I noted in my review of the LG/Google Nexus 4 that the device included hardware necessary for LTE on at least some of its bands, namely bands 1 (2100 MHz), 2 (1900 MHz), and 4 (AWS 1700/2100) based on what I saw in my teardown. Enabling LTE on a given device requires everything in the cellular chain to include support — the cellular baseband to support it must be present and loaded with the appropriate software, the transceiver must be the appropriate kind, and finally the right power amplifiers (PAs) have to be in place for the wider channel bandwidths that LTE brings (up to 20 MHz) over WCDMA  (5 MHz). 

 
Nexus 4 on Band 4 LTE (Left), Band Preference Setting in *#*#4636#*#* (Right)

In the case of the Nexus 4, the hardware includes the latest and greatest cellular hardware from Qualcomm with MDM9215M, its third generation 28nm Category 3 LTE multimode baseband, and a WTR1605L transceiver. I tore down the Nexus 4 to ascertain whether PAs were present that could work with LTE, and saw indeed that at least bands 4, 2, and 1 did have Avago power amplifiers (A5704, A5702, and ACPM–7251) which noted support for LTE. The remaining piece of the puzzle was software stack, both in Android and inside the version of the AMSS (Advanced Mobile Subscriber Software) running onboard MDM9215M.

Recently some Nexus 4 owners in Canada posted on XDA that they had working LTE support on Band 4 if they enabled the appropriate "Preferred Network Type" in the dropdown menu there. This menu is inside "Phone Info" which has been part of Android forever and can be accessed on almost every Android phone either by dialing *#*#4636#*#* (INFO) or using an app called Phone Info which launches that activity directly. 

Recently, Anritsu graciously loaned me an MD8475A signaling tester and LTE/WCDMA/CDMA2000 base station emulator for me to test and evaluate devices with. I tested the Nexus 4 on DC-HSPA+ for the review but didn't think to try testing LTE on the appropriate bands since Google and the FCC documents are both explicit about only WCDMA/GSM being present. I tested for LTE on all the bands that the Nexus 4 includes UMTS support for, starting with 5 MHz wide LTE channels. It appears that Nexus 4 only has support for LTE on Band 4 (AWS) with bandwidths up to 20 MHz in fact. I put together a table for easier parsing. If a band isn't listed, it isn't supported. Update: Lots of people have asked me to test some additional bands (3, 7, 20) because of their international relevance, these unsurprisingly are not supported given the fact that there are no PAs present for them. I've updated the table to be explicit however.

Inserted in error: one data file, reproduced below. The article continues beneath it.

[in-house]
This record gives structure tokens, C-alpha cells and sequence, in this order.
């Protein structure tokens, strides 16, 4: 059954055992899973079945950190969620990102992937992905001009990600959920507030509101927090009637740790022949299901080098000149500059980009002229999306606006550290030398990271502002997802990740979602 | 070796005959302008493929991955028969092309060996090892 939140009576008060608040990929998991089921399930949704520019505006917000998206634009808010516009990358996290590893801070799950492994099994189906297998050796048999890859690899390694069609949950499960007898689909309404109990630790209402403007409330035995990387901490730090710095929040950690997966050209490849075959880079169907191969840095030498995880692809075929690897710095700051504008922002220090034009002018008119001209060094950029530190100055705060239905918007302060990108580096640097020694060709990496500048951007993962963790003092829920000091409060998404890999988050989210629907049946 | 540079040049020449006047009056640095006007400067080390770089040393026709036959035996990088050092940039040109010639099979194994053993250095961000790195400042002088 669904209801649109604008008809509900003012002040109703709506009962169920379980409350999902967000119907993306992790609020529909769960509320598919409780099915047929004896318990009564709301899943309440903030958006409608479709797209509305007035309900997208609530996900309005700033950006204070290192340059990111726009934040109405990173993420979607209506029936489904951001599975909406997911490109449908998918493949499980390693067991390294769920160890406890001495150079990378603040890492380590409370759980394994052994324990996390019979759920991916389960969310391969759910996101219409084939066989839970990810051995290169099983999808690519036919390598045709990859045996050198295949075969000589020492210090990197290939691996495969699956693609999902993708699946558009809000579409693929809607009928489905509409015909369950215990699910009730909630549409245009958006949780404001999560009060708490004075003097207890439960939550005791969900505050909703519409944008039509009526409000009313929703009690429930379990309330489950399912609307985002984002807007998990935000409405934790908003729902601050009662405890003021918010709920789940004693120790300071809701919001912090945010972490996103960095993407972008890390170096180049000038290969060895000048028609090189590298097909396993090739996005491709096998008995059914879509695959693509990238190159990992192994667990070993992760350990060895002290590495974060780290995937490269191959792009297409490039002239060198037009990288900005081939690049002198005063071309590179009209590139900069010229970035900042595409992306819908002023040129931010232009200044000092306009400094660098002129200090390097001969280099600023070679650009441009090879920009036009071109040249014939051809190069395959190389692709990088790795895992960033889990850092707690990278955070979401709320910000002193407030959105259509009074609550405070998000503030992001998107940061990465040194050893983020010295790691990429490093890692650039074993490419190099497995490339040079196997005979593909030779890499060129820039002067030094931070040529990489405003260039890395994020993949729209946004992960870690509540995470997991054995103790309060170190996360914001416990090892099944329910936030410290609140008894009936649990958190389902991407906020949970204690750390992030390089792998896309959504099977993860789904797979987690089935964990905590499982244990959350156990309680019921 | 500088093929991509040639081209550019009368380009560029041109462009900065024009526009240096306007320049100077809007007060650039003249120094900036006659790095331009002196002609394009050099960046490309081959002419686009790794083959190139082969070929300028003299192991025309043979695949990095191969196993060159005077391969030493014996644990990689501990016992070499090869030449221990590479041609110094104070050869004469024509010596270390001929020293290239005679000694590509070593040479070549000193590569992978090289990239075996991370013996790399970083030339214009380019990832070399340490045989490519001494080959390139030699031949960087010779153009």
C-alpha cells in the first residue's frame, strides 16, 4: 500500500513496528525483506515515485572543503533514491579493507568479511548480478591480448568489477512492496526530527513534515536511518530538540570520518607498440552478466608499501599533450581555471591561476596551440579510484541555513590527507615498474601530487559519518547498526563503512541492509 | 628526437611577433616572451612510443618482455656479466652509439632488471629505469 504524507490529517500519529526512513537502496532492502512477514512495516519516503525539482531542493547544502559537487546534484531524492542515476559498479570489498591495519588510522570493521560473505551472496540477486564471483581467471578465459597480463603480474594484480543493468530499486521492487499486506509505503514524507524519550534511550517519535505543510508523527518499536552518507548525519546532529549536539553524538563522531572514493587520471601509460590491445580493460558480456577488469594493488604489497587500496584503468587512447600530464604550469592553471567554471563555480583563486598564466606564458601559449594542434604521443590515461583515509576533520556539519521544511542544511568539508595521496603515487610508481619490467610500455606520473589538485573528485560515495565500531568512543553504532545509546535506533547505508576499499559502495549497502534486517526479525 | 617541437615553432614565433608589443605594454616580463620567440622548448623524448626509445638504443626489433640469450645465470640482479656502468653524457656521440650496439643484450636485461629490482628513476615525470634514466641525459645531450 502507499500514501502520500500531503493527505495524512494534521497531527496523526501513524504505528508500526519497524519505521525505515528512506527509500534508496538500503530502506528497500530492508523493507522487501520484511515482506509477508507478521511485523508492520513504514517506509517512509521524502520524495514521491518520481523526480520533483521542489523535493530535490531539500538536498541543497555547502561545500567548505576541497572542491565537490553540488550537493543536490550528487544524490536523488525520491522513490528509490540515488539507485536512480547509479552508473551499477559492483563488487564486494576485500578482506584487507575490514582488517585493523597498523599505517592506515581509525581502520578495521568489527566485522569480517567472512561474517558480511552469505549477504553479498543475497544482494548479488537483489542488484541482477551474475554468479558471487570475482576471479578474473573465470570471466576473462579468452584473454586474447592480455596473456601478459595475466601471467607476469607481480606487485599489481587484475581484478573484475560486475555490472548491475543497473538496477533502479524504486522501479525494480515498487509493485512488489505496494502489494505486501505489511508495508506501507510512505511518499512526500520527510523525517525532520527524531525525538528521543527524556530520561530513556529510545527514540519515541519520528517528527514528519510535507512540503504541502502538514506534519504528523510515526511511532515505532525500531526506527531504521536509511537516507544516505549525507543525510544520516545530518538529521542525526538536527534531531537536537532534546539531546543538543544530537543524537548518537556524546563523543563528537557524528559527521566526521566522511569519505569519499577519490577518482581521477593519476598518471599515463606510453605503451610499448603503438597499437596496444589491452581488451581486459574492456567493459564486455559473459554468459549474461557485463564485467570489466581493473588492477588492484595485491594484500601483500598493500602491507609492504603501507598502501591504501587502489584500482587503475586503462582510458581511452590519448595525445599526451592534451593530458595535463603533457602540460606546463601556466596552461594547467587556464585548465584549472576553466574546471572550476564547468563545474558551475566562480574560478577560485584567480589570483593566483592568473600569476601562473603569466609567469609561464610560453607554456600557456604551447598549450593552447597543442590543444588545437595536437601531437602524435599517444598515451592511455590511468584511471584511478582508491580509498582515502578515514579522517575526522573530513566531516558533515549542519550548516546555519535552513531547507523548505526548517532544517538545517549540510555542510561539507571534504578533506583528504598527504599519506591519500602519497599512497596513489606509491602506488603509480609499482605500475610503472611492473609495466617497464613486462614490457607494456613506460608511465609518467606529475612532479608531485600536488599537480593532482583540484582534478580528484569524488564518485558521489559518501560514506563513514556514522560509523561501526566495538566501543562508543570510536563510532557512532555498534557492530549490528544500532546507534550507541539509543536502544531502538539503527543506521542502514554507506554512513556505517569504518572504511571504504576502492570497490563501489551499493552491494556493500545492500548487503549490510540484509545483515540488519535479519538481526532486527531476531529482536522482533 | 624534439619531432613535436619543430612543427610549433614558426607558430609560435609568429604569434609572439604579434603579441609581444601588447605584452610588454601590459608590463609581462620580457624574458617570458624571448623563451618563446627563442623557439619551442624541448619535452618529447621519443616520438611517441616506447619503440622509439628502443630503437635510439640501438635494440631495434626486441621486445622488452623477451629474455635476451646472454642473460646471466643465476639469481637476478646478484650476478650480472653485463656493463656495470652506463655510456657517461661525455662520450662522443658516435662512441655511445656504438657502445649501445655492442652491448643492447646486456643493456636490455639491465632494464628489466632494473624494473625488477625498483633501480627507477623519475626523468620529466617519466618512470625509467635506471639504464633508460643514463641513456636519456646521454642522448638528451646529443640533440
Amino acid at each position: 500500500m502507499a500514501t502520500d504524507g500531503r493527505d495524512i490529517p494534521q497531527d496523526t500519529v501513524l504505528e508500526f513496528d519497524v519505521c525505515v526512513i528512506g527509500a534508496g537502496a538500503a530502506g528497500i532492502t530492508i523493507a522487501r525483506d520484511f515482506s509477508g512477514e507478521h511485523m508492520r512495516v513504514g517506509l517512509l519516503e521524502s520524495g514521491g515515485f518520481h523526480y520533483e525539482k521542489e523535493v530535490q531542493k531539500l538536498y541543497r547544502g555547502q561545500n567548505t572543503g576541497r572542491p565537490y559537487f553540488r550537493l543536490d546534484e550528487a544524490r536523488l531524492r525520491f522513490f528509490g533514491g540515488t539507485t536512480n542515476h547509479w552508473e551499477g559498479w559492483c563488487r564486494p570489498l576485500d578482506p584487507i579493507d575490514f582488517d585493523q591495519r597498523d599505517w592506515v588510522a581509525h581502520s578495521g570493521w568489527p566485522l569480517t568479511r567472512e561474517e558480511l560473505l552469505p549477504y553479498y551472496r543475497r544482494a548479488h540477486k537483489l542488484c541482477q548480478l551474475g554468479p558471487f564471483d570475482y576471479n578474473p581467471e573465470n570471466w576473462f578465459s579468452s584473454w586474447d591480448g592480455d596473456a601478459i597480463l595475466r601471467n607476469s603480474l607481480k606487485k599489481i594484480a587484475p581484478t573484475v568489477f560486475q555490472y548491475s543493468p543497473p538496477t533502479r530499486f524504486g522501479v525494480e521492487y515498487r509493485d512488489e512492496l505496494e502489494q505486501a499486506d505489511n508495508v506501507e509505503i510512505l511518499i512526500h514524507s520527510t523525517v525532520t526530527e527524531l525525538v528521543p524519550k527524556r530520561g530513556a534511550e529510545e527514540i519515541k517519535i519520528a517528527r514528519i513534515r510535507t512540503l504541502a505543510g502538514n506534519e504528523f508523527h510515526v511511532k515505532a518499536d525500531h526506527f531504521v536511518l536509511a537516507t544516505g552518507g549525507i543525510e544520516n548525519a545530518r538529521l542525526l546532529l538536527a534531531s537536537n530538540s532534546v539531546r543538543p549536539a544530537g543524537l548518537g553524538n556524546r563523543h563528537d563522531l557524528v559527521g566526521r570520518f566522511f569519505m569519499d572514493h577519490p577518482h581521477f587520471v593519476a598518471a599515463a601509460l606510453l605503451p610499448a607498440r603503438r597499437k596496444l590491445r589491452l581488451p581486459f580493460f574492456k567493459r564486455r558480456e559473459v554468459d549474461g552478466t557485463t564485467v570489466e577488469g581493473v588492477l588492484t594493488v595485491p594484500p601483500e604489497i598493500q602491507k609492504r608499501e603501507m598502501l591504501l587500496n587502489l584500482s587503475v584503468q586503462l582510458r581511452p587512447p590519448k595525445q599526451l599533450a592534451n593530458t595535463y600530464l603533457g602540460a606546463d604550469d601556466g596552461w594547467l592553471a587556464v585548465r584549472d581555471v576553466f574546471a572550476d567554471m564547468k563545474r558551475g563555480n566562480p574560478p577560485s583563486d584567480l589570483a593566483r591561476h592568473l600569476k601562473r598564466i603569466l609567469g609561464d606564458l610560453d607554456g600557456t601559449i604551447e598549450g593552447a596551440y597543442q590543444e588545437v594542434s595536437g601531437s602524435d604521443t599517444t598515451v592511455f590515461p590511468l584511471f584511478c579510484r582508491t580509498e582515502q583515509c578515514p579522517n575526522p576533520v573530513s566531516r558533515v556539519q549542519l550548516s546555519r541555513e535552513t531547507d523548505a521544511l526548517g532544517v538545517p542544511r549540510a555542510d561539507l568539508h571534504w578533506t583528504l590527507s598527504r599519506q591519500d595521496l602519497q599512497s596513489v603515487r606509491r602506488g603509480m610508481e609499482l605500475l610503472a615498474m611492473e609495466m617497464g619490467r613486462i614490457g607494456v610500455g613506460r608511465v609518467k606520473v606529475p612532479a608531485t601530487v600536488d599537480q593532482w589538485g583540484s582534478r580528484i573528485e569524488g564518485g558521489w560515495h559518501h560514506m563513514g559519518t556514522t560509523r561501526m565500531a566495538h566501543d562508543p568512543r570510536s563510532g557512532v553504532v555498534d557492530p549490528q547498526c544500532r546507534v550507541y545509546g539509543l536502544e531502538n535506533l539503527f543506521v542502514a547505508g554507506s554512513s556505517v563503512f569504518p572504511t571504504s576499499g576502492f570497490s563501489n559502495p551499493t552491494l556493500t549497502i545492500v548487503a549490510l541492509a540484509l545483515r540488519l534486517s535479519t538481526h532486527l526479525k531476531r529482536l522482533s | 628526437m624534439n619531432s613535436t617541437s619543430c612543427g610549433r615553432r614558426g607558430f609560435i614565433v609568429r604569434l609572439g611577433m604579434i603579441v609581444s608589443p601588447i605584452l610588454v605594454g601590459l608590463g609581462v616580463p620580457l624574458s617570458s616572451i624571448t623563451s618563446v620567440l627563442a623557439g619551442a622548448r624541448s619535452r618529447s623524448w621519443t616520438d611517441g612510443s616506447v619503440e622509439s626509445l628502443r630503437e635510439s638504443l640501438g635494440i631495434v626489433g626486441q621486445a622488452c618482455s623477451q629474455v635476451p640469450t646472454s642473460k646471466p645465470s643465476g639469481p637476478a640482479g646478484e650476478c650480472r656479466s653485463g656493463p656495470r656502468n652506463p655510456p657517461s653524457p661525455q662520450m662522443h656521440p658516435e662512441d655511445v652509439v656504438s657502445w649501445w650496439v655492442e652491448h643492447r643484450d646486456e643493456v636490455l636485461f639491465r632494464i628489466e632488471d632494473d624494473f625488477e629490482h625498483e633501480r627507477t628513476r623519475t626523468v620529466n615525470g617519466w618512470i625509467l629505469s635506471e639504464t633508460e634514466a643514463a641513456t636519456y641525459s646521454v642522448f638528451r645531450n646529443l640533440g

Nexus 4 LTE Band Coverage
E-UTRA (LTE) Band Number Commonly Known Frequency (MHz) Bandwidths Supported
1 2100 No Support
2 1900 No Support
3 1800 No Support
4 1700/2100 5, 10, 20 MHz
5 850 No Support
7 2600 No Support
8 900 No Support
20 800 No Support

Because testing the 2x2 MIMO configuration requires cabling up the Nexus 4 to the antenna leads directly, and my LG-appropriate antenna connectors haven't arrived yet, I only can test with a 1x1 configuration. The Nexus 4 does include Rx diversity for every band, and thus it's entirely possible on Band 4 that users will see the full 2x2 MIMO rates (37 Mbps on 5 MHz, 73 on 10 MHz, 100 Mbps on 20 MHz), but I can't confirm it directly. For the 1x1 configuration I could test, however, I saw the expected ~75 Mbps on 20 MHz FDD LTE which is very close to the maximum of 75.376 as shown. 

The conclusion is that the Nexus 4 at present curiously includes the software profile on MDM9215M that enables support for LTE on Band 4 (AWS), and users only need to set the appropriate network type preference in Android to use it. None of the other bands that there are even power amplifiers for have LTE support, which is unfortunate for users in places where carriers aren't running LTE on AWS, such as the USA. For example, in the USA, AT&T previously discussed plans for LTE on Band 4 but has only rolled out LTE on Band 17 to date, and is rumored to be turning to refarming its PCS (1900 Band 2) and Cellular (850 Band 5) holdings for additional LTE capacity, perhaps in the stead of AWS. T-Mobile US however will use AWS for LTE. Nexus 4 LTE support is definitely unofficial (and somewhat surprising) at this point, but if you're lucky enough to be in a place where your carrier has rolled it out on Band 4, it's just a setting away.

 
Still working on Android 4.2.1...